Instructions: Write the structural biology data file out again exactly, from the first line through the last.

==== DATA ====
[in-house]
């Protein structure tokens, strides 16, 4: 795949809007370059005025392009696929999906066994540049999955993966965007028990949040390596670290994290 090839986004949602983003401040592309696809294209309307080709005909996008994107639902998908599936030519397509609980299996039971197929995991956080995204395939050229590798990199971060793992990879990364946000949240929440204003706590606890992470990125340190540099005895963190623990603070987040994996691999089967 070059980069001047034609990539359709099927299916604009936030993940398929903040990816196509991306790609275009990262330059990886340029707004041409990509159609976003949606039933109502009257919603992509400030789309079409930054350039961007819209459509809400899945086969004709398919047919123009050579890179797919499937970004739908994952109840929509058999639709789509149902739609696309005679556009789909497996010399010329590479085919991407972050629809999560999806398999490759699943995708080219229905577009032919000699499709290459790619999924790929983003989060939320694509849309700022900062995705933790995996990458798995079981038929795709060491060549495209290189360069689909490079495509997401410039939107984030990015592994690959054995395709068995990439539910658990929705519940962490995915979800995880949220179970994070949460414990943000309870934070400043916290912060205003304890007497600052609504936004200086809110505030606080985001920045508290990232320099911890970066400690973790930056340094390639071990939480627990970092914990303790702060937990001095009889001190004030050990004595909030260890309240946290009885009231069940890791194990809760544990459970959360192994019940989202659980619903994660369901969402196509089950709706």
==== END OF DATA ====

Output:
[in-house]
């Protein structure tokens, strides 16, 4: 795949809007370059005025392009696929999906066994540049999955993966965007028990949040390596670290994290 090839986004949602983003401040592309696809294209309307080709005909996008994107639902998908599936030519397509609980299996039971197929995991956080995204395939050229590798990199971060793992990879990364946000949240929440204003706590606890992470990125340190540099005895963190623990603070987040994996691999089967 070059980069001047034609990539359709099927299916604009936030993940398929903040990816196509991306790609275009990262330059990886340029707004041409990509159609976003949606039933109502009257919603992509400030789309079409930054350039961007819209459509809400899945086969004709398919047919123009050579890179797919499937970004739908994952109840929509058999639709789509149902739609696309005679556009789909497996010399010329590479085919991407972050629809999560999806398999490759699943995708080219229905577009032919000699499709290459790619999924790929983003989060939320694509849309700022900062995705933790995996990458798995079981038929795709060491060549495209290189360069689909490079495509997401410039939107984030990015592994690959054995395709068995990439539910658990929705519940962490995915979800995880949220179970994070949460414990943000309870934070400043916290912060205003304890007497600052609504936004200086809110505030606080985001920045508290990232320099911890970066400690973790930056340094390639071990939480627990970092914990303790702060937990001095009889001190004030050990004595909030260890309240946290009885009231069940890791194990809760544990459970959360192994019940989202659980619903994660369901969402196509089950709706």